Sacred Cinema: A Yasujiro Ozu Retrospective
Feb 3-March 10 at the Northwest Film Forum.

In his book Something Like an Autobiography, Japan's most famous filmmaker, Akira Kurosawa, tells of a run-in with a panel of film censors at Japan's Ministry of the Interior. The occasion was the director's first film, Sugata Sanshiro, which the wartime censors had decided was far too "British American" for the country's national pride. As they scolded Kurosawa, the hotheaded 33-year-old grew so angry that he abruptly bolted up from his seat, intending to clobber the members of the panel with his chair. Before he could doom his career, however, a fellow director--one of three on the panel in favor of artistic freedom--quickly spoke up. "If 100 points is a perfect score," the director announced, "then Sugata Sanshiro gets 120!"

Yasujiro Ozu (1903-1963) was that fellow director, and if you've never heard his name before it's because his films, unlike Kurosawa's, have struggled to reach our shores. Ozu made his first film in 1926, but it wasn't until 1972 that the two-decade-old Tokyo Story, the film most often pegged as his masterpiece, received distribution in America (even now, very few of his films are available on video or DVD). Such an oversight is a sin on par with watching Godard while ignoring Truffaut, yet it's only just now, 30 years later, that the problem is finally being corrected with a proper retrospective. Titled Sacred Cinema, the film exhibition arrives at the Northwest Film Forum on Thursday, where it will stay for more than a month--a true blessing for our city.

Ozu made more than 50 films in a career that stretched from silents to color. Thirty-four of those films will be shown during this retrospective (the silent works, which alone deserve their own article, will be screened with original scores Northwest Film Forum commissioned from local musicians), beginning with 1929's Days of Youth and ending with 1962's An Autumn Afternoon. The former is a silent comedy; the latter a family drama--both films adhere to Ozu's specific style, a style that can seem overly simple, even lazy, at first glance, but one that reveals itself to be surprisingly intricate the more that you watch it. Ozu rarely moved his camera (especially later in his career), choosing instead to keep it static and close to the floor; his characters often look directly into the lens, causing each conversation to feel extremely intimate, as if the audience is itself involved. It is a clean, trouble-free vision, void of flair but so perfectly realized that its apparent simplicity can obscure just how beautiful the images really are.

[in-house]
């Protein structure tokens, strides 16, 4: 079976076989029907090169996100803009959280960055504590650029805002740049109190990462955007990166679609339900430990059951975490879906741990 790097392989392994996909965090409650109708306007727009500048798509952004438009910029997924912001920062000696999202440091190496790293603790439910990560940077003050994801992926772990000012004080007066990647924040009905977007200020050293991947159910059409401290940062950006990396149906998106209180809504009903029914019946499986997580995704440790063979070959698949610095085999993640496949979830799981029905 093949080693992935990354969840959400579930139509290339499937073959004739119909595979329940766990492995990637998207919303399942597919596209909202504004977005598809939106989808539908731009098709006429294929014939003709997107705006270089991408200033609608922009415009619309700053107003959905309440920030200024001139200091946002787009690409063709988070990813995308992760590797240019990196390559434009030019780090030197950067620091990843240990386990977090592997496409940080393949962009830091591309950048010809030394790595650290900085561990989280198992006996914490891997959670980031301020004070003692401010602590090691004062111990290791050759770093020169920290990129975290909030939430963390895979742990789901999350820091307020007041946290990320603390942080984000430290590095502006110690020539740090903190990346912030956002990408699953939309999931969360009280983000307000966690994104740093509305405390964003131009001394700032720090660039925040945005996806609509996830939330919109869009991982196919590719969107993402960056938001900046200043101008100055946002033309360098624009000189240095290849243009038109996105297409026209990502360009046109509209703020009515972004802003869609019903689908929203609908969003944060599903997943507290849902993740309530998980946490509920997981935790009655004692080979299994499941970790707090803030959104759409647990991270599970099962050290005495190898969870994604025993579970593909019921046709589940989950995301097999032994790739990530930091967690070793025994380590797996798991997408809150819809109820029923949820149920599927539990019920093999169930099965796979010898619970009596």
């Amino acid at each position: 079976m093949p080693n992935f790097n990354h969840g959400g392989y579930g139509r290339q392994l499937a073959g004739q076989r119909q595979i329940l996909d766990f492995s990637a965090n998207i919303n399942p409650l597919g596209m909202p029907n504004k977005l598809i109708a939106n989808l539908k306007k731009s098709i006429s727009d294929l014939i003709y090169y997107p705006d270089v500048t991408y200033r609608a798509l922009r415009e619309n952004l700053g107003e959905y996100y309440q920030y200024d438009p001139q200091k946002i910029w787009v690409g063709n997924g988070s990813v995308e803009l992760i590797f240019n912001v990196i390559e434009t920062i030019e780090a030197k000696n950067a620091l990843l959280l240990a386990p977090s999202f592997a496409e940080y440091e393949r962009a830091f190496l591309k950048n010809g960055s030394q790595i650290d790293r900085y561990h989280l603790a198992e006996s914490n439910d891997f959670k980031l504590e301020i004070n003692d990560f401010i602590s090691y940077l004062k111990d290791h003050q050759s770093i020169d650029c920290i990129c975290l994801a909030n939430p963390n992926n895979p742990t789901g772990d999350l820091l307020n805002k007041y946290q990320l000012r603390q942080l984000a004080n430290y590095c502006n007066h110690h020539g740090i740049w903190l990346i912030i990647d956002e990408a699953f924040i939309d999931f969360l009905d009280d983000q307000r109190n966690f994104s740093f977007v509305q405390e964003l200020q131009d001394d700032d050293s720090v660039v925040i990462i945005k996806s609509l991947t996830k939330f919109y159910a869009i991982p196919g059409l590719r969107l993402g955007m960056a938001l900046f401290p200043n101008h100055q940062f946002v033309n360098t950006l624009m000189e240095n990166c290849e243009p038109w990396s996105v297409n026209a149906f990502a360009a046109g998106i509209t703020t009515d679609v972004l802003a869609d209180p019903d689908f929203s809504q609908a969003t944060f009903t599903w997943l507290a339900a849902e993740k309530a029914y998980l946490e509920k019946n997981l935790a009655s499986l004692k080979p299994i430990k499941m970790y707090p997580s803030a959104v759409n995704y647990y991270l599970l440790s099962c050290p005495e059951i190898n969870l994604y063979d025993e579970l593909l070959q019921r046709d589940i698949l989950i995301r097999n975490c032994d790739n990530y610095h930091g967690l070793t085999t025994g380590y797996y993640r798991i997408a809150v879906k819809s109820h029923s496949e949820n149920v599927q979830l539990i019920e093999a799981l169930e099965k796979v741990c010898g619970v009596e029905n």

This simplicity extended to the stories Ozu chose to tell, stories that often revolved around families. In The Only Son (1936), his first talkie, a mother treks from her village to Tokyo to visit her son, only to find that he's married and had a child without her knowledge. In Tokyo Story (1953), a couple makes a similar journey, but they find that their children have very little time for the bother of their visit. Both stories find the younger generation dismaying the older, but like the surprising intricacy of Ozu's aesthetic, the rift is not cut and dried. Gaps between generations (and the guilt and resentment that often lie therein) are always fertile ground for storytellers, and for Ozu such gaps could expand beyond the scale of the family to that of the nation as a whole. His final film, An Autumn Afternoon (1962), is an example: In telling the story of a widowed father (Chishu Ryu, an Ozu regular) who, at the urging of his friends, encourages his unwilling daughter to marry, the strain between pre- and post-war Japan is played out quietly in homes and bars, culminating in a heartbreaking final scene that finds the father drunkenly singing war songs by himself in the kitchen, perhaps mourning both a forgotten Japan and the loss of his daughter.

It's moments like these--quiet and plain, but always startlingly honest--that give Ozu's films their lasting reach. Few directors deserve an exhaustive retrospective like Sacred Cinema; Ozu doesn't just deserve it, he demands it. And it's not only because he's great, but because we've never really been given the chance to see that greatness before. Like most everyone, I've only been able to see a handful of Ozu's works up until now. Thankfully, I have an entire month in which to catch up.